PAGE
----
Yesterday was not a great day.
I had hopes about things I wanted to do, to focus on. With this Global Pandemic and #StayAtHome, it seems like I have this endless blank-canvas of a day to do things, to be productive, to march forward on my goals. Sometimes I have a little luck with this, but often I’ve been finding myself getting lost in eddies of anxiety and distractions, and the day is suddenly gone. Yesterday, I listened to the news too much, which only ups my stress. Or I abruptly interrupted whatever I was trying to do by scrolling on social media— looking for… Something. I read more upsetting articles on Twitter. I watched Instagram stories flutter by in the stream. I didn’t exercise or write or make art, some of the things on my list, things that usually make me feel better.
How about you? Does any of this sound familiar?
One thing that has changed for me is the tone in how I talk to myself in my head when I have such a day. I used to have a terrible time with this. In the past, I would get into serious funks, feel bad about myself, feel down and hopeless and depressed. I had a very active Inner Critic, and I’d allow it to beat the shit out of me with all kinds of negative messages and judgments. Usually this would devolve into me doing even more of the unhelpful behaviors, to escape. It would drive me to distract myself and zone out in any way I could.
I’m so grateful that this has change for me. It sure took a long time and a lot of effort to get here; it seemed like this would never get better, but it has. Now when I have a off day or get off track, I still might sense some negative thinking going on in the background for myself. I’ll tune in and hear some muted grumblings of the Inner Critic, but I’m able to counteract those judgments with some self-compassion. I’ll think something along the lines of: “Oh Sweetie, you really got side-tracked today. You’ve been feeling lots of anxiety. It’s not how you wanted things to go, but it’s okay. You’re okay.” I take a deep breath, sit just a moment with the awareness. I could never manage such a kind voice for myself in years past. It may sound corny, but it’s what I need to hear. It helps so much.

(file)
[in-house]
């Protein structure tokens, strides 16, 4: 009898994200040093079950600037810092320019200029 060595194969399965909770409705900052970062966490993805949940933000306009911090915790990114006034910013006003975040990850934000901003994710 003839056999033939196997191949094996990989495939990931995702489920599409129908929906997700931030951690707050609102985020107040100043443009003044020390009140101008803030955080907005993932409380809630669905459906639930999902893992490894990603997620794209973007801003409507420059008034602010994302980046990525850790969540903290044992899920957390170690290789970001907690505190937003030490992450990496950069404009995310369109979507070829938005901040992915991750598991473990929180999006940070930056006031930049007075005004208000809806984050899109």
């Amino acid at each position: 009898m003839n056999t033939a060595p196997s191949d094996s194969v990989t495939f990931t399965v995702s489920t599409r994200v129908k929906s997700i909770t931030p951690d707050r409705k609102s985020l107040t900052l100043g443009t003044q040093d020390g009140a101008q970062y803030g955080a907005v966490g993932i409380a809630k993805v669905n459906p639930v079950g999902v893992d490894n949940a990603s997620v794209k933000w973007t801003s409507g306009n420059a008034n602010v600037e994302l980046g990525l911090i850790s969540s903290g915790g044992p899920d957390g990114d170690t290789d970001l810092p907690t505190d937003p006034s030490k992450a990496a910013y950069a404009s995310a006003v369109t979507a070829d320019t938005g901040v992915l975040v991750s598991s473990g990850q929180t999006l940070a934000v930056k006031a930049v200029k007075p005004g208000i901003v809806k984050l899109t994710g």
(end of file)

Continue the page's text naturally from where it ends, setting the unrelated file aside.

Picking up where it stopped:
Self-compassion is such a necessary tool to have in your survival kit for this strange new world we’re all living in now. This pandemic is unprecedented for all of us, and we’re all — the whole world! — figuring out how to deal with the changes its bringing. The panic and fear is everywhere. We are afraid and worried about so many things, including our survival and safety, our loved ones, our communities. This is hard.
It is so necessary to practice self-care, to remind ourselves to relax and breathe, to cut ourselves (and others) a lot of slack. We are going to have bad days, have an assortment of feelings, and react to the many changes around us.
I know a lot of people who shy away from self-compassion. It sounds woo-woo and soft. Or they have no clue how to do it after a lifetime of feeling bad about themselves. I know, I get it, I’ve been there. What I’ve learned is that self-compassion is a kind of muscle, and just like when you are starting to work out after not having done anything for awhile, you start small and do a bit of practice even when it doesn’t feel like anything is happening. You start somewhere. You try to bring awareness to what is going on for you inside. It might not be pretty. It might be pretty cruel sometimes. But start with noticing.
It might not feel like much, but just starting with a simple phrase you can repeat to yourself when you begin to freak out or are being hard on yourself can really help. Just start with: “It’s okay.” Take a deep breath or two. “It’s okay.” Let that be your bicep curl, the 2 lb. weight that you try to lift here and there throughout your day. You might not believe it. But it can start to calm down your nervous system, create a new neural pathway, help make you stronger in some unseen way.
(For an extra challenge, try adding your name. “It’s okay, Theresa.” It starts to change your inner narrative in a more personal way. Seems weird at first, but hey, we’re social distancing anyway!)
Sweeties, I know this is a hard time. You’re afraid, you’re worried, you’re sad. Right now, it’s okay. My wish is for you to find moments of peace, to connect with people you love (from a distance, or virtually), to be healthy and safe. May you be kind to yourself, take this opportunity to practice self-care and self-compassion. You really are worth it.
If you’d like to hear more about self-compassion, Dan Harris put out an excellent episode about it on his Ten Percent Happier podcast. His guest was Dr. Kristin Neff, who is a pioneering self-compassion researcher, author and teacher. I highly recommend it. (Her self-compassion website is also a great resource.)
[Photos courtesy of Nick Fewings, Guilia Bertelli, Yuris Alhumaydy, and Steve Halama at Unsplash.com]